MAJ. GEN. JAMES "SPIDER" MARKS (RET.), CNN MILITARY ANALYST: Well, I think it's a great first step, right? I mean, clearly, what Russia has been displaying and what's been evidenced to the globe is that there are immense number of war. I mean, look, let's be frank, this really isn't military activity. This is brutality and criminal activity on the part of the Russian military.

Really two things, I think Ukrainians now taking this step whether this could be challenged. This is an international court. This is Ukrainian court. This is a civilian court, as reported. But the Ukrainians can demonstrate that there is a form of accountability, clearly the Russians will never do that. And the second thing is, it's an opportunity for Ukraine to exercise some discipline, you know, the old bromide, you know, if it feels good, don't do it. That's exactly what we're hearing, you know, Ukraine should not be in a rush to go exact revenge. So move through this process very deliberately. And I think it's a great first step.

BOLDUAN: Beth, there's also some important CNN reporting now that the U.S. intelligence community has launched an internal review about its assessments in both Ukraine and Afghanistan, essentially, to really sum it up the underestimating the Ukrainians prior to the invasion, and overestimating the abilities of the Afghans when that we were talking about the withdrawal, from there. Do you think this review, do you think it is needed? Do you do you think anything will come from it?

BETH SANNER, CNN NATIONAL SECURITY ANALYST: Yes and yes. I think it's absolutely needed. This is the kind of thing that happened after the Iraq WMD intelligence failure. The intelligence community did a really hard look. The CIA did a really hard look and change things pretty dramatically in terms of the operations and training. And if necessary, that should happen here today. I think that there are a couple things I want to say, without being defensive.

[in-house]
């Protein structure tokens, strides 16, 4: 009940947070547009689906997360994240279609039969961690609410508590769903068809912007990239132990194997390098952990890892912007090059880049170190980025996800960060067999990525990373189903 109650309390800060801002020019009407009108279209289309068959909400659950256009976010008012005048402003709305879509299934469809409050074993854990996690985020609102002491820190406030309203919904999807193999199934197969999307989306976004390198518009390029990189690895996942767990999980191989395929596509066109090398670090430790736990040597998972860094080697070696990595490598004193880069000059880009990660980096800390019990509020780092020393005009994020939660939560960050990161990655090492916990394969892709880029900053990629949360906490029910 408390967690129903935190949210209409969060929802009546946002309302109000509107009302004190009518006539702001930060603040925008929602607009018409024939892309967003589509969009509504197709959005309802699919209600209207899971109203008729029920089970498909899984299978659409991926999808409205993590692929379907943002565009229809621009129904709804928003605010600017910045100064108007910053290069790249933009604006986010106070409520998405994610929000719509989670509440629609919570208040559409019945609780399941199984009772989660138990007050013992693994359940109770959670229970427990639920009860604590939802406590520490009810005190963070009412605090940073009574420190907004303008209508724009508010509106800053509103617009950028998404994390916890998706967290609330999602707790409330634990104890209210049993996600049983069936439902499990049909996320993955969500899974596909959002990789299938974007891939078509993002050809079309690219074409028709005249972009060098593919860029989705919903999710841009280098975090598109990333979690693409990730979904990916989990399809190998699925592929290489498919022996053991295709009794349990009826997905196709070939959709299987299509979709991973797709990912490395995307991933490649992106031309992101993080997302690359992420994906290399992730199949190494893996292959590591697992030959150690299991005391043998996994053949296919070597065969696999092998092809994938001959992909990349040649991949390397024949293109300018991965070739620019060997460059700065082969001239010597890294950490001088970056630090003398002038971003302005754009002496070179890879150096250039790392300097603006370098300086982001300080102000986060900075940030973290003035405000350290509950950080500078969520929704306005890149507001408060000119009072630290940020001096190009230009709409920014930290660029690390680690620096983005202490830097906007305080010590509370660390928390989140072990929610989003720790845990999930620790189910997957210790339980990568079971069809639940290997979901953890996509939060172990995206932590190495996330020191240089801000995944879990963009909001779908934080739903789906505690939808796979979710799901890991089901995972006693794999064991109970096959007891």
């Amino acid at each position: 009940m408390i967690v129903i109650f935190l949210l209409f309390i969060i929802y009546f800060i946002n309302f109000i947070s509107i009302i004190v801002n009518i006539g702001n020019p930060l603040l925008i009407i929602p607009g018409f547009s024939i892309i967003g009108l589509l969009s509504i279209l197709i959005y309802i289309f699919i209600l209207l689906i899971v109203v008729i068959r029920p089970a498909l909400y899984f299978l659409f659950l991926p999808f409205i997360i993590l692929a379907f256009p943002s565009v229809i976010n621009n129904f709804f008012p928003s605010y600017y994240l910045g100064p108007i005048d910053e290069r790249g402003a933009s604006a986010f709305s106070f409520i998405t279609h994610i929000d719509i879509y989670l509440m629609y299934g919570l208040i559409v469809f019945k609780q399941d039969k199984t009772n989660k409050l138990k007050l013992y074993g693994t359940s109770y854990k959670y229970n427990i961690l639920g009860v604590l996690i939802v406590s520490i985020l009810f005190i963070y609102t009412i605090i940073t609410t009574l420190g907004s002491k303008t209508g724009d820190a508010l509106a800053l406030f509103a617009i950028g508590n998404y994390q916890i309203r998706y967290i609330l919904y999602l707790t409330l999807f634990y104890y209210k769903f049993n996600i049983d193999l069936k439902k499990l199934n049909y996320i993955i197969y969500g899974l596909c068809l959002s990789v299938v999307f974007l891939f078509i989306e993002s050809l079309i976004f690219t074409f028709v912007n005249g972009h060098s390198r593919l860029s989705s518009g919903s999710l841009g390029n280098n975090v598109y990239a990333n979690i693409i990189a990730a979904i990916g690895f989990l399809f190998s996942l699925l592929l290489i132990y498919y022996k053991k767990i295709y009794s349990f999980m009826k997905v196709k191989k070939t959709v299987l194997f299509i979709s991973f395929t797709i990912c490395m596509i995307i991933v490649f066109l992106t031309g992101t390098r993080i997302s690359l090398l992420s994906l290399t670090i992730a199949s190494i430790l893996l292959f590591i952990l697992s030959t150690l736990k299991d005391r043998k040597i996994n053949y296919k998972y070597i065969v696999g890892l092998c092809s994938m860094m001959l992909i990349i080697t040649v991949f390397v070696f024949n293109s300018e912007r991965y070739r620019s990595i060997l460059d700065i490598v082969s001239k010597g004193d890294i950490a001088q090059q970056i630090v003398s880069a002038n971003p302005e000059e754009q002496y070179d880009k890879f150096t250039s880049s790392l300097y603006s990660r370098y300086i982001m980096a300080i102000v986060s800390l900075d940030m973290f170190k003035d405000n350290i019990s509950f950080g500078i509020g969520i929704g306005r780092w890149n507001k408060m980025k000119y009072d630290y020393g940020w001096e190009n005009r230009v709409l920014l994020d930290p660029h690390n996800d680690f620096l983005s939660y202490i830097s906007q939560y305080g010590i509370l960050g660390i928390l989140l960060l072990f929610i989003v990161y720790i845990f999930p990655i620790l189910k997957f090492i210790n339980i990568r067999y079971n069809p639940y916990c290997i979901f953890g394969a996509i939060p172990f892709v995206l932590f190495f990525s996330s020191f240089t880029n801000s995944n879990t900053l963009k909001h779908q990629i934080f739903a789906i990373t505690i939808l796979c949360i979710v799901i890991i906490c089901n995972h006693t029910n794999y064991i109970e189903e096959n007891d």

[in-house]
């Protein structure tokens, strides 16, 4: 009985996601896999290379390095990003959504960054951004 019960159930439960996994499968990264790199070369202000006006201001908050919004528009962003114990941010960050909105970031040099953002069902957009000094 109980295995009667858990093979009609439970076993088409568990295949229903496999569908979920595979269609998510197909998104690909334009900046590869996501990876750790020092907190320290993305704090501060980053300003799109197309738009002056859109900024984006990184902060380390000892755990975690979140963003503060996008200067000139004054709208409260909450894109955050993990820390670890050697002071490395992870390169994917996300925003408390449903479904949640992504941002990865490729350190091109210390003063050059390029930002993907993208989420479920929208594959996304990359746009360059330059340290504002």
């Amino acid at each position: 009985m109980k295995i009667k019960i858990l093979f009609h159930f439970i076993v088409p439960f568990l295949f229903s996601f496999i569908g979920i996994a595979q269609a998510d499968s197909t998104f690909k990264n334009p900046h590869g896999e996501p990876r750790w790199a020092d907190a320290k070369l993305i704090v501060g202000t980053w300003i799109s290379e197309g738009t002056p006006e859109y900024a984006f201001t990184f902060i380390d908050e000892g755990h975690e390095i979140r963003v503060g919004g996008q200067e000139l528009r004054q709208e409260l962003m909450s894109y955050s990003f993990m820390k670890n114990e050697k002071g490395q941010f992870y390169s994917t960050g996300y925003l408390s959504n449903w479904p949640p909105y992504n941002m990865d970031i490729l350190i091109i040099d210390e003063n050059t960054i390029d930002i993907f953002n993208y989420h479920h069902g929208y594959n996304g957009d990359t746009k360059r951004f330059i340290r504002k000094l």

The intelligence community has been right, both in Afghanistan and Ukraine about a lot. I was in charge of Afghan analysis for three years. And I have to say, I was at war myself with a lot of generals who are very prominent today, who did not believe us when we said that the Afghan military wasn't doing well. And so right, but in this case, we were wrong. The intelligence community was wrong. And there needs to be a review of that.

BOLDUAN: General, what do you think about this?

MARKS: Yes, well, I have been a part of that. I was one of those generals a while ago, I was the lead intel guy when we went to war in Iraq. I had WMD all over my portfolio, as well as Saddam's military and all that. Clearly, there are challenges across the board. And as Beth indicated, you know, you can you can be right most of the time when you're not right on that one specific issue. It needs to be laid bare. And that's what we're all agreeing to.

My view of this is that look, in order to determine will to resist. These are very human factors. This is not a capacity, a very specific kind of delineation of capabilities. This is an understanding, which means you're walking the street, you're smoking their cigarettes, you're marrying their women, you're eating their food, you're immersing yourself in their language.

I mean, this is what foreign area studies are all about. And very sadly, I lay it out there, the military does a magnificent job of training officers and noncommissioned officers in these fields. The difficulty is, is they didn't get cut off in their careers. They don't get promoted. So there's no incentive to continue to invest in this. That needs to be corrected.

And I think things like this with General Berrier in front of the Senate, demonstrating that there can be a path forward that addressed these kinds of deficiencies.

BOLDUAN: It's good to see you both. Thank you very much.

Also developing this morning, WNBA star Brittney Griner's arrest and detainment in Russia, it has been extended, now until at least June 18th. Griner appeared briefly in court today, where investigators asked that she be held for another their month. The Olympic champion was arrested in February you'll remember after Russian authorities claimed that Griner was smuggling drugs into the country. The Biden administration has called her arrest an unlawful detainment. [11:25:12]

And there's also this, a quick programming note for all of you. Why is Vladimir Putin trying to destroy Ukraine? Can he be stopped? Join Fareed Zakaria as he is looking to experts for some answers to these very big questions. Inside the Mind of Vladimir Putin, it airs Sunday at 8:00 p.m. Eastern and Pacific.

Coming up still for us, the CDC is investigating dozens of mysterious cases of hepatitis in children. Dr. Sanjay Gupta talks to one family and here's one family's really horrible story, a two-year-old who got hepatitis and needed a liver transplant, a CNN exclusive, next.